A 14' tall retaining wall has an incredible amount of pressure against it. Burying the poles only 4' deep in compacted earth and gravel will not ever resist the forces the retained earth excerts. Walls that tall are always made of stacked block or similar materials, and use geomesh to use the retained earth to the wall's advantage.

I'd say you need to go back to the drawing board, or consider terracing the grade into three or four different retaining walls.

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Old 07-25-2008, 10:25 PM   #3
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multiple short walls would be easer but i cant afford to lose any more space on this small lot. I know tall walls are built with stacked block and geo-grid but i cant afford that and i dont need it to be pretty. It seems to me that if using the back fill to hold the geo-grid that holds stacked blocks then using cables tied to anchors buried deeper than the fill has to be as strong or stonger. If a 12" thick pole is buried 4' deep and held at the top it would take a bulldozer to push the bottom out at witch the poles would break first.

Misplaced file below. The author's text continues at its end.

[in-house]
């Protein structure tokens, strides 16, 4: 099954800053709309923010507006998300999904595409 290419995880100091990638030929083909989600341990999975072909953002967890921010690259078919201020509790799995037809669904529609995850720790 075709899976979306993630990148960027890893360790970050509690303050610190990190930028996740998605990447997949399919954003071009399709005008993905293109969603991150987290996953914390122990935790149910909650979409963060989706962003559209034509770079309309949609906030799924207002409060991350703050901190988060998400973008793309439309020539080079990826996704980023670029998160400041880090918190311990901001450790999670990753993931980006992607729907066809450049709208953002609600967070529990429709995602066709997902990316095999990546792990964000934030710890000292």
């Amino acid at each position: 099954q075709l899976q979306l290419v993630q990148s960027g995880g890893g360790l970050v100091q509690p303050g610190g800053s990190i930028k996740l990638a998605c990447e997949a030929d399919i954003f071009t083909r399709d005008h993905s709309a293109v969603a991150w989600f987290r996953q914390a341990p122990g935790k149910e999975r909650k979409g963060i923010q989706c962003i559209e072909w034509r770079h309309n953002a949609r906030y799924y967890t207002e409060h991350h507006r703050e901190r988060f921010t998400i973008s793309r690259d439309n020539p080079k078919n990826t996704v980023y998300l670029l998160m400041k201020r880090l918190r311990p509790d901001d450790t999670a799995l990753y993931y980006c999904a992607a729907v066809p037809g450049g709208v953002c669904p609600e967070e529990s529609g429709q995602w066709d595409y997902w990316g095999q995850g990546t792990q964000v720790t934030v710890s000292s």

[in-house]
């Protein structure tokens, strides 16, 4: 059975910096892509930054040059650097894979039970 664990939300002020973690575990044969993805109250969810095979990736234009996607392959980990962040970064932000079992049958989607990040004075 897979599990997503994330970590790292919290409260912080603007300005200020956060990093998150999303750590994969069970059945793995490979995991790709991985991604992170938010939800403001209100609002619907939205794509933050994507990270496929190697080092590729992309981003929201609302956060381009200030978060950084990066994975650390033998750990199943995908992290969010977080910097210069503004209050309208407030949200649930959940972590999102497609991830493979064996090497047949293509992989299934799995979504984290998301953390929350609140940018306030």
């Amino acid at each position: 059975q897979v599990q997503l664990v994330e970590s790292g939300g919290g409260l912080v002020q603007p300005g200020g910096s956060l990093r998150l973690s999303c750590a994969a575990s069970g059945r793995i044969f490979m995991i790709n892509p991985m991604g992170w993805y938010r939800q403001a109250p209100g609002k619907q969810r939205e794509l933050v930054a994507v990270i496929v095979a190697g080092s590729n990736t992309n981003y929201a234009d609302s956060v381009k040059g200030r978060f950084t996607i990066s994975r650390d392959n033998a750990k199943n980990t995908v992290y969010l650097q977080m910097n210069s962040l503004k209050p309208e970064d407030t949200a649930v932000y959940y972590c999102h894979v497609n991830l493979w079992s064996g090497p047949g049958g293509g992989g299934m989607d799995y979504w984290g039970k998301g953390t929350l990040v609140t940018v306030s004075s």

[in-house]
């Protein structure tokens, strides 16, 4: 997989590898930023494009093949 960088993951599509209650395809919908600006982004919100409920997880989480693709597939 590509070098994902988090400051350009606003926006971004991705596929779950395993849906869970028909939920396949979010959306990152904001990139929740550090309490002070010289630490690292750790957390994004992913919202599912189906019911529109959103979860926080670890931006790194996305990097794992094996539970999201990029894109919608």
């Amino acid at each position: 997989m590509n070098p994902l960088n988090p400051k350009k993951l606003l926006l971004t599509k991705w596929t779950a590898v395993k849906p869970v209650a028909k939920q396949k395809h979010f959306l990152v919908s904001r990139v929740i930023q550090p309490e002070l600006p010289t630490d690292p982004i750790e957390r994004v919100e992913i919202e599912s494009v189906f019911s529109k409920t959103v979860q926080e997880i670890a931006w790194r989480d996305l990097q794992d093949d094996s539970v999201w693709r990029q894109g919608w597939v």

I also plan on digging out level stair step tables and backfilling and compacting on that so dirt is not sliding down a hill. This way the wall can be taken away and the dirt will stay there by itself. The wall is just to stop wind and rain errosion.
Any suggestions on improving my design?
Again 14' is the max hight at the corner witch is the stongest anyway. It gets shorter from there.

Last edited by ididit; 07-25-2008 at 10:31 PM.
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Old 08-21-2008, 10:55 AM   #4
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First - research, research, research.

I used railroad ties to build a retaining wall around my pool. With help from pros on the interweb, and a good plan from researching, I built my wall with proper drainage and safety in mind by using dead-men. I also used long lenths of rebar pounded through each course in lieu of spikes. Granted, my wall is only 4' at it's highest point, personally, I would not go on the cheap when safety is paramount.

A quick search of the web I found this: